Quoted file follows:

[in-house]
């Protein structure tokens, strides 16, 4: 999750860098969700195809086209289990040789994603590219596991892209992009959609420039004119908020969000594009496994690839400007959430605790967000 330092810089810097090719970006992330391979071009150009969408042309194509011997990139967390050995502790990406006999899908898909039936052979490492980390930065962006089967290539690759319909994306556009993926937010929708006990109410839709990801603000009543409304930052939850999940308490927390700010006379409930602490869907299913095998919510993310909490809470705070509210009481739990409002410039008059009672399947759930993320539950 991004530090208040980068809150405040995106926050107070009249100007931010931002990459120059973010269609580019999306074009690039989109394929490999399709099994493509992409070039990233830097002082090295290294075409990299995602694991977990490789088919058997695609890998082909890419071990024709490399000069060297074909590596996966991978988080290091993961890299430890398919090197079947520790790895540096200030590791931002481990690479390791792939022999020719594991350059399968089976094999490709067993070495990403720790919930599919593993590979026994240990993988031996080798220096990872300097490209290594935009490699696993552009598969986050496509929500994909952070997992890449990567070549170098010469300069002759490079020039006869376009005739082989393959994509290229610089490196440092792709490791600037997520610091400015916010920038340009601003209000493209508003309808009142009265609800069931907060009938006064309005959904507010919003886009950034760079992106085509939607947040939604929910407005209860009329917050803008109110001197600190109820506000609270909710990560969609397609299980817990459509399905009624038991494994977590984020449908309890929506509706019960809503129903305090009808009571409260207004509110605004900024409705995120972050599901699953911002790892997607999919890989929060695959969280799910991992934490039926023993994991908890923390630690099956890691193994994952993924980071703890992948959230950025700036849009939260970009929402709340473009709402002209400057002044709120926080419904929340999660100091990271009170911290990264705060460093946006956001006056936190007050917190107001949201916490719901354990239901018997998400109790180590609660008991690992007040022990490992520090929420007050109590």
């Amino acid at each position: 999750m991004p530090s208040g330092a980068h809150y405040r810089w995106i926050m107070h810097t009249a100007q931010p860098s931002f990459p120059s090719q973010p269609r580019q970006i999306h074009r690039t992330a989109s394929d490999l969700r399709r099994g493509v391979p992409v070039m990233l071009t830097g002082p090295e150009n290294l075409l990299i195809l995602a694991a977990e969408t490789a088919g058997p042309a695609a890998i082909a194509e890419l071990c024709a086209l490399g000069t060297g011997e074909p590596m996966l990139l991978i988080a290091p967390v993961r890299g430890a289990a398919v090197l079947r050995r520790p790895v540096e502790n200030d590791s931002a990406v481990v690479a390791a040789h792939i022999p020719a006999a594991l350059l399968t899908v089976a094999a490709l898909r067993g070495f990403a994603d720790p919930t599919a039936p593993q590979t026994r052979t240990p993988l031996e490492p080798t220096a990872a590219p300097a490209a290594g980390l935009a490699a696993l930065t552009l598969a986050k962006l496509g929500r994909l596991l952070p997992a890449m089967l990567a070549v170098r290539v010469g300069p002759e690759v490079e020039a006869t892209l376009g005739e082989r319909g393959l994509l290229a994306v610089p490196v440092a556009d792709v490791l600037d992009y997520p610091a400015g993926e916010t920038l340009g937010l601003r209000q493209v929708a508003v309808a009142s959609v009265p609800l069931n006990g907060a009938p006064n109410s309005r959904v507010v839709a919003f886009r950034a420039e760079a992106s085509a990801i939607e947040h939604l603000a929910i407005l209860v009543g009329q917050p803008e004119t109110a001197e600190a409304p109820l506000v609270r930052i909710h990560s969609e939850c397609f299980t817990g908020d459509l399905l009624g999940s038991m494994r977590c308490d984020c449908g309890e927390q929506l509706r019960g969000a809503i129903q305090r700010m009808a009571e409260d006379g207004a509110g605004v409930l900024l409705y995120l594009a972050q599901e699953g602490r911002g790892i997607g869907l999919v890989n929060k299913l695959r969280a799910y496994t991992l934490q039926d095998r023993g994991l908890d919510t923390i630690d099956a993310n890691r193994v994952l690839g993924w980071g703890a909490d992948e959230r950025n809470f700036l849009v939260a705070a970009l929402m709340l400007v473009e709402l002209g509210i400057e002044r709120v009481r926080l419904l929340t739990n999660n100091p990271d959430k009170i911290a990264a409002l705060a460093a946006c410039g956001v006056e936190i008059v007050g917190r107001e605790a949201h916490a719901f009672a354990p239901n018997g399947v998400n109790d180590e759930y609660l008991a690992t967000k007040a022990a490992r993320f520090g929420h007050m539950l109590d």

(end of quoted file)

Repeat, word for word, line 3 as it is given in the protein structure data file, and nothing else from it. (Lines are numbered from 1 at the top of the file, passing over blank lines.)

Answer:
């Amino acid at each position: 999750m991004p530090s208040g330092a980068h809150y405040r810089w995106i926050m107070h810097t009249a100007q931010p860098s931002f990459p120059s090719q973010p269609r580019q970006i999306h074009r690039t992330a989109s394929d490999l969700r399709r099994g493509v391979p992409v070039m990233l071009t830097g002082p090295e150009n290294l075409l990299i195809l995602a694991a977990e969408t490789a088919g058997p042309a695609a890998i082909a194509e890419l071990c024709a086209l490399g000069t060297g011997e074909p590596m996966l990139l991978i988080a290091p967390v993961r890299g430890a289990a398919v090197l079947r050995r520790p790895v540096e502790n200030d590791s931002a990406v481990v690479a390791a040789h792939i022999p020719a006999a594991l350059l399968t899908v089976a094999a490709l898909r067993g070495f990403a994603d720790p919930t599919a039936p593993q590979t026994r052979t240990p993988l031996e490492p080798t220096a990872a590219p300097a490209a290594g980390l935009a490699a696993l930065t552009l598969a986050k962006l496509g929500r994909l596991l952070p997992a890449m089967l990567a070549v170098r290539v010469g300069p002759e690759v490079e020039a006869t892209l376009g005739e082989r319909g393959l994509l290229a994306v610089p490196v440092a556009d792709v490791l600037d992009y997520p610091a400015g993926e916010t920038l340009g937010l601003r209000q493209v929708a508003v309808a009142s959609v009265p609800l069931n006990g907060a009938p006064n109410s309005r959904v507010v839709a919003f886009r950034a420039e760079a992106s085509a990801i939607e947040h939604l603000a929910i407005l209860v009543g009329q917050p803008e004119t109110a001197e600190a409304p109820l506000v609270r930052i909710h990560s969609e939850c397609f299980t817990g908020d459509l399905l009624g999940s038991m494994r977590c308490d984020c449908g309890e927390q929506l509706r019960g969000a809503i129903q305090r700010m009808a009571e409260d006379g207004a509110g605004v409930l900024l409705y995120l594009a972050q599901e699953g602490r911002g790892i997607g869907l999919v890989n929060k299913l695959r969280a799910y496994t991992l934490q039926d095998r023993g994991l908890d919510t923390i630690d099956a993310n890691r193994v994952l690839g993924w980071g703890a909490d992948e959230r950025n809470f700036l849009v939260a705070a970009l929402m709340l400007v473009e709402l002209g509210i400057e002044r709120v009481r926080l419904l929340t739990n999660n100091p990271d959430k009170i911290a990264a409002l705060a460093a946006c410039g956001v006056e936190i008059v007050g917190r107001e605790a949201h916490a719901f009672a354990p239901n018997g399947v998400n109790d180590e759930y609660l008991a690992t967000k007040a022990a490992r993320f520090g929420h007050m539950l109590d």